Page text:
STATE SUPERINTENDENT'S BLOG
Models of Innovation visit to Monroe, NC
January 8, 2013
Anabeth Tomalis greets me in her kindergarten classroom at Sun Valley Elementary, where we learned more about their Language Immersion Program called Splash.It's always uplifting to visit schools and see first-hand how educational initiatives are actually working in classrooms. I had one of those opportunities before the holidays at Sun Valley Elementary School in Union County where the focus is on global education, a key to making certain our North Carolina students graduate ready for real-world success.
The event was the second Models of Innovation roundtable sponsored by the North Carolina Business Committee for Education, the State Board of Education and NCDPI. The aim is to create opportunities where our business and education leaders come together with a focus on innovation. We're striving to find ways to replicate what's working well in these innovative hotspots and efficiently introduce those programs and ideas into other schools.
Just as we saw in April at the first Models of Innovation roundtable in Duplin County's Kenansville Elementary School, there is good innovation out there worthy of replicating.
This recent roundtable was co-sponsored by Global Schools Network, an international education partnership of schools and organizations committed to ensuring that students excel in an international world. Every day we are advocating creative ways to better prepare our students to compete in a global society, to be able to collaborate and communicate with their international protégés. Programs like Global Schools Network and its coordinating partner, VIF International Education, which brings visiting teachers from around the world to U.S. classrooms, help tremendously in that effort.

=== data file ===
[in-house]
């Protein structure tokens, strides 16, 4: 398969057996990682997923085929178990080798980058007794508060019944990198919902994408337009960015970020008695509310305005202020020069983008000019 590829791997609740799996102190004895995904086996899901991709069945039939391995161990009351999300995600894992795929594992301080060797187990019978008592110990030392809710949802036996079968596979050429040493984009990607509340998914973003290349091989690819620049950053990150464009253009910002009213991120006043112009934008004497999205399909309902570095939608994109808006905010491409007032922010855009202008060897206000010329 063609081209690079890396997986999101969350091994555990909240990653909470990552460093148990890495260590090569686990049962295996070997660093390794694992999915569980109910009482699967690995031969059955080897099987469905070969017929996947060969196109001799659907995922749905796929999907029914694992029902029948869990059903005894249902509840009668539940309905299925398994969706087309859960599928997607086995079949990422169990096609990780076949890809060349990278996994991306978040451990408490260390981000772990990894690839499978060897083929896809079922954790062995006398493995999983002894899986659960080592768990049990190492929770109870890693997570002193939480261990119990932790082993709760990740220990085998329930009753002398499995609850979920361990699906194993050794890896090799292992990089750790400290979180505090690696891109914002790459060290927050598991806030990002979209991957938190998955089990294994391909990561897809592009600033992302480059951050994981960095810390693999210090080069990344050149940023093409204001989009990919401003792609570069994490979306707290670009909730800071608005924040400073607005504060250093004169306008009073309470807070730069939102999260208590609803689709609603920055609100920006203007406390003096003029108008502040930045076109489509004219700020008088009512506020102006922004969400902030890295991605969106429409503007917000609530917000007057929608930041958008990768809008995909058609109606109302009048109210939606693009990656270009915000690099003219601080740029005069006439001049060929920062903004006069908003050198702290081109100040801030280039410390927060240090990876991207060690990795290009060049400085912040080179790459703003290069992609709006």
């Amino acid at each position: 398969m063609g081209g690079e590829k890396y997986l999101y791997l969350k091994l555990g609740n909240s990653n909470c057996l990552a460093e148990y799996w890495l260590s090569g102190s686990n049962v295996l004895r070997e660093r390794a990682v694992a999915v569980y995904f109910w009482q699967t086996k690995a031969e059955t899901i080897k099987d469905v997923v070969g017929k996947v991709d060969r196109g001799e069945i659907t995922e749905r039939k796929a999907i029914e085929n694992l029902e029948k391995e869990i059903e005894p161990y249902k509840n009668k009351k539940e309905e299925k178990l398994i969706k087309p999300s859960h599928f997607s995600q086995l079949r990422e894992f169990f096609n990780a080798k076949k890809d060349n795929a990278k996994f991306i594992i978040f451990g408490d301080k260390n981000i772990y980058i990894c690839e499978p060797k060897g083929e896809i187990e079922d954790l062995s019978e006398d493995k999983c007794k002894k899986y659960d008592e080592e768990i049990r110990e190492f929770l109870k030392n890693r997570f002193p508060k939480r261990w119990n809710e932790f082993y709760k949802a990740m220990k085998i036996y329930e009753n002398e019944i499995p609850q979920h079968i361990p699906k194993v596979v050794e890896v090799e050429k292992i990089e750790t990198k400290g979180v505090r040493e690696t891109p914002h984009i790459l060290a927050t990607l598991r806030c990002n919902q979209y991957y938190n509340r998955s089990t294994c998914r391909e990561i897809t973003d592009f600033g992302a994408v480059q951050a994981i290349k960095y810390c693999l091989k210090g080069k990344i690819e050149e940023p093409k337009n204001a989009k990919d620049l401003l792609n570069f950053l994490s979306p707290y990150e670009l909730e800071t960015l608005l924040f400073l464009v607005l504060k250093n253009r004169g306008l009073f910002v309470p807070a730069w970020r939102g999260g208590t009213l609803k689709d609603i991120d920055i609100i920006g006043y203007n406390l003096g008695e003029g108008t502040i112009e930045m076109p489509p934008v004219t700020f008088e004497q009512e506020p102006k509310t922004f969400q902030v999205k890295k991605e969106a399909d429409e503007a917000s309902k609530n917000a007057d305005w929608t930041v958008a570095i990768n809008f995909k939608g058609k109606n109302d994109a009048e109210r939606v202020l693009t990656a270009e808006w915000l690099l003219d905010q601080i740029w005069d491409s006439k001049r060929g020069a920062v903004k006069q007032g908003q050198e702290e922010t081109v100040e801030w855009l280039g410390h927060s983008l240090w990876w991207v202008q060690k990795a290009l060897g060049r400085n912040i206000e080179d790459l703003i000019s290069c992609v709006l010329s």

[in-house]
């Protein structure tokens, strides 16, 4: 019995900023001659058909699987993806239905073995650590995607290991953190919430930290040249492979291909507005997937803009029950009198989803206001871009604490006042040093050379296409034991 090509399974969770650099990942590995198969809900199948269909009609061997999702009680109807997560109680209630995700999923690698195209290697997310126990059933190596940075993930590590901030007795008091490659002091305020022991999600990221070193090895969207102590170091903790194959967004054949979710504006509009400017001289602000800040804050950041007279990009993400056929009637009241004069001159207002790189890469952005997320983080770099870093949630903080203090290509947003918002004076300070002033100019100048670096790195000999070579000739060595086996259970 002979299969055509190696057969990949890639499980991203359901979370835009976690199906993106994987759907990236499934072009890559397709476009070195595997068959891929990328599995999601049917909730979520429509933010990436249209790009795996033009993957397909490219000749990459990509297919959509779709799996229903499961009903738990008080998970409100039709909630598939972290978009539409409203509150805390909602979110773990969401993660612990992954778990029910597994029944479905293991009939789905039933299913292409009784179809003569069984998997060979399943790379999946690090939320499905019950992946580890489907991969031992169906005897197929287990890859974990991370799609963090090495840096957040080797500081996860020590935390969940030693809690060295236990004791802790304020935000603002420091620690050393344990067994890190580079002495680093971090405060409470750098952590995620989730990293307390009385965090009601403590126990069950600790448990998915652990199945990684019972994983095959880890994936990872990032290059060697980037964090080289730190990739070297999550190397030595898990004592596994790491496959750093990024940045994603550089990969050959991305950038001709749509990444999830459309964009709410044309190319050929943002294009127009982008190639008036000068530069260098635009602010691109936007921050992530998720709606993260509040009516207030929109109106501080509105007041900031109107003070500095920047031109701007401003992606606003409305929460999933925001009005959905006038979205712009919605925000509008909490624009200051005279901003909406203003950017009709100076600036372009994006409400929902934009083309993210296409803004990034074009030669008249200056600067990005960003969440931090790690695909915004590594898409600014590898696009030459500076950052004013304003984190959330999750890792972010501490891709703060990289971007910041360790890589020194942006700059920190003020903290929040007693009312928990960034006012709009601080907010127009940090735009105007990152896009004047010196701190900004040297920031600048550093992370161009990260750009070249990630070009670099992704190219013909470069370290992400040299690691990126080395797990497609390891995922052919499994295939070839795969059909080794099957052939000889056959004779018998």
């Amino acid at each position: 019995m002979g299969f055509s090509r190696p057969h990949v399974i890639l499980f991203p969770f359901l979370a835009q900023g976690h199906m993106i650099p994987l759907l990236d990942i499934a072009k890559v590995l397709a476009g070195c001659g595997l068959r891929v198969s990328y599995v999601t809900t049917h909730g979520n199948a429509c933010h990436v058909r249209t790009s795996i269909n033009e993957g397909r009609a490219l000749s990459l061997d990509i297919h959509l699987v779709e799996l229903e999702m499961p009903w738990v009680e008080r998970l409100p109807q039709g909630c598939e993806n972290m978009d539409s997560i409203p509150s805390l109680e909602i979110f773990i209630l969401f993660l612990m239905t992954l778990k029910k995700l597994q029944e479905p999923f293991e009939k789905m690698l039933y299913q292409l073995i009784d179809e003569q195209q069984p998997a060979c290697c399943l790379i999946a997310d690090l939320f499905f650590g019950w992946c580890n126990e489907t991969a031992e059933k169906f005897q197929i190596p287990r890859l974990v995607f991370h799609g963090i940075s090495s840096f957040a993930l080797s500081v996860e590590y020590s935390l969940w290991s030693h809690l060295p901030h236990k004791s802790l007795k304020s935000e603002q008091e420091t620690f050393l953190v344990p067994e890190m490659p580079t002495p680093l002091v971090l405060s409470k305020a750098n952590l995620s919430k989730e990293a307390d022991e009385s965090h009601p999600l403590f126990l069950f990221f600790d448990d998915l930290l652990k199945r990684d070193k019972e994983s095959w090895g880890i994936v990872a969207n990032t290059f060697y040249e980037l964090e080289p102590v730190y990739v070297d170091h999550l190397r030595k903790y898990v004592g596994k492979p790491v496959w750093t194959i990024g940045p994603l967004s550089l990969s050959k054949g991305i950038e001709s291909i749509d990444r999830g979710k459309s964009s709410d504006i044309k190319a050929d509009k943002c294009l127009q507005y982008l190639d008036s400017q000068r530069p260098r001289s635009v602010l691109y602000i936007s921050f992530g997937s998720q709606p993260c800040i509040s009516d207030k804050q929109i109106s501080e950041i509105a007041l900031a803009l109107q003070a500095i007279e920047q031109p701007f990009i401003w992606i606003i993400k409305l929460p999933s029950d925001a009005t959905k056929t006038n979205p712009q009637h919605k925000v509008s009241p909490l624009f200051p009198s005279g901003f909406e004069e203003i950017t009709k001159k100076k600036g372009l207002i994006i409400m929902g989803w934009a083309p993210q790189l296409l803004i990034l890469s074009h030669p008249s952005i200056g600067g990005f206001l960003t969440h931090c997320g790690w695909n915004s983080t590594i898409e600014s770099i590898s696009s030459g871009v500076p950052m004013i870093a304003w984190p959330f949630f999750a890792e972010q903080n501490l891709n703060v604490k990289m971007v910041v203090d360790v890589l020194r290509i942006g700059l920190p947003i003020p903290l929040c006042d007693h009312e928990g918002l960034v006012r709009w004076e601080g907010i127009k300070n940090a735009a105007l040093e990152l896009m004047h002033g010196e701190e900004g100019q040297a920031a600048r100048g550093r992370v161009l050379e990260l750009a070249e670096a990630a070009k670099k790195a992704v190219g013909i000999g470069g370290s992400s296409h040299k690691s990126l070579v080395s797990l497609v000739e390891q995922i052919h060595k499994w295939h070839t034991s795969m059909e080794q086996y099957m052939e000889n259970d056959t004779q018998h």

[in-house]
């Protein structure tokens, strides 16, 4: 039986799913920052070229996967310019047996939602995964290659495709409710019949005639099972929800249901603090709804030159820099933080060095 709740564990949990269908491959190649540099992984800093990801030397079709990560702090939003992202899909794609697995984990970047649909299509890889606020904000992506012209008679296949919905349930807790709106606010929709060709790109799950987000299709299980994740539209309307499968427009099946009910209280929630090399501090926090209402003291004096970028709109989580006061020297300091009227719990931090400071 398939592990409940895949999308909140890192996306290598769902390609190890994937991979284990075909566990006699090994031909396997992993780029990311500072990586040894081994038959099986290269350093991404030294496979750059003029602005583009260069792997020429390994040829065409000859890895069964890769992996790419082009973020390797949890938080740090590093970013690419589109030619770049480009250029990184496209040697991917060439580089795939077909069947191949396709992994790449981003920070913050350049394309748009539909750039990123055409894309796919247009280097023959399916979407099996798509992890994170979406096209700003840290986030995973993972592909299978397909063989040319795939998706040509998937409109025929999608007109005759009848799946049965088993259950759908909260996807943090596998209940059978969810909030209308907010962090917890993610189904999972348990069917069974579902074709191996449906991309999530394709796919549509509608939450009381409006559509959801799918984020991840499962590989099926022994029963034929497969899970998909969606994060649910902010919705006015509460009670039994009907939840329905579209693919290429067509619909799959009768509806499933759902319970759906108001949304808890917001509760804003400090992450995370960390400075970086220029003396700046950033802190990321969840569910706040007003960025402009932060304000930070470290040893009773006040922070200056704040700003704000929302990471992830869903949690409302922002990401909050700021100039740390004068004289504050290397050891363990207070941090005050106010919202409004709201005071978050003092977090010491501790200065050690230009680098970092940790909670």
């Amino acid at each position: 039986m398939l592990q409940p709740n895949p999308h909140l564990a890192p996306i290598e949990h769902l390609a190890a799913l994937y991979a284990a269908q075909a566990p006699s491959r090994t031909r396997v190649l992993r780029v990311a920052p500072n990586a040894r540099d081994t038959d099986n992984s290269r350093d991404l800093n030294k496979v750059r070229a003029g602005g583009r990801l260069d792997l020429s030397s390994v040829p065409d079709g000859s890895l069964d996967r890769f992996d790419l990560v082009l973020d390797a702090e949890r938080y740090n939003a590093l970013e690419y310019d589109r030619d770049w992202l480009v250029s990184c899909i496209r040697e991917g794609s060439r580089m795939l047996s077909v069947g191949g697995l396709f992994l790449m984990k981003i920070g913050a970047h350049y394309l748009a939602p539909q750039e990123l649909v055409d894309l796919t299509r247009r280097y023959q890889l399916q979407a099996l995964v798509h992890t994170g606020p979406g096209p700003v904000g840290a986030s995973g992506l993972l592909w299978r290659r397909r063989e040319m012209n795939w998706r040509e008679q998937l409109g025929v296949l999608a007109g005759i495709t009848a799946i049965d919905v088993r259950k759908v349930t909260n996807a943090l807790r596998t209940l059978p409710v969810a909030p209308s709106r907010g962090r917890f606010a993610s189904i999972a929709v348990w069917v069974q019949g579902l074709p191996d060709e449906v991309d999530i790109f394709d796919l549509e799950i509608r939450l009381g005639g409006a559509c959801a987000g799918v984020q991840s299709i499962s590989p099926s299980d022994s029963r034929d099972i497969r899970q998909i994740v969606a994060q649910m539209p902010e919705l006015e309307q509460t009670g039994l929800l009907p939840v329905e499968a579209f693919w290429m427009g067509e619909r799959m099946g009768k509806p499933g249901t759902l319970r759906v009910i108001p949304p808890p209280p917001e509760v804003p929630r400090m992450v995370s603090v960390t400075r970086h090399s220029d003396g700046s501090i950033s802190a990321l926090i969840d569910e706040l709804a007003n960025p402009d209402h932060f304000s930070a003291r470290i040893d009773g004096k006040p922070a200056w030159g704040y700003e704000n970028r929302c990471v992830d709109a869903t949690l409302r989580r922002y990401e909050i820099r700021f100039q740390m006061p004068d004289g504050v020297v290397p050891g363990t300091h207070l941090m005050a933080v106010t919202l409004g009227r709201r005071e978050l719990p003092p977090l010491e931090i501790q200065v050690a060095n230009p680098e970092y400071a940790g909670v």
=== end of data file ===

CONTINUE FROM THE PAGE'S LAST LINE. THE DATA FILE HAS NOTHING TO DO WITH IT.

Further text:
Seeing some of the results up close was a wonderful opportunity. Our 20-some attendees were invigorated by the staff we met and the parent/teacher organization reps who greeted us, by the outstanding leadership of Dr. Terri Cooper, principal, and Dr. Mary Ellis, Union County Public Schools' superintendent, by some thought-provoking discussion, but especially by the three classrooms we toured. (Please take a moment to view the short video that accompanies this post for a brief glimpse of some of what we saw.)
We started in Vanessa Martinez's kindergarten classroom, where this native of Barranquilla, Colombia, is leading a Language Immersion Program – Splash – with assistance from Elba Petraza, also a native Spanish speaker. The young students met us with big smiles and little bags of treats. Young Anabeth Tomalis, wearing a version of a sombrero, personally escorted me to one of those tiny chairs we all remember from elementary school. Once we all settled in, the bilingual students robustly recited the alphabet in both English and Spanish, speaking in strong, confident voices. They also serenaded us.
Next, Kaylee Whitelaw of the UK welcomed us to her classroom with "tea and biscuits." Her students shared a video on some of their favorite discoveries of "all things British." For instance, one young man brought in a London-style, double-decker, red bus he found amid his cache a toy cars at home. He placed it in the classroom sharing corner.
We were delighted when Whitelaw's students sang "London Bridge" for us; incidentally, we noticed they were singing with a British accent as you'll hear in the video clip. Adorable.
Lastly, we were treated to a play by students, complete with special sound effects, in a class led by Richard Ramos of the Philippines. They ended with a rousing rendition of "It's a Small World" sung in Tagalog, the native Filipino language.
This visit reminded us all that it is indeed a small world quite different from the world these youngsters' parents and grandparents knew. It's our job to prepare them. What a delightful challenge, and how fortunate we are here in North Carolina to be doing that with excellent teachers, great schools and business partners eager to rise to that challenge.
June St. Clair Atkinson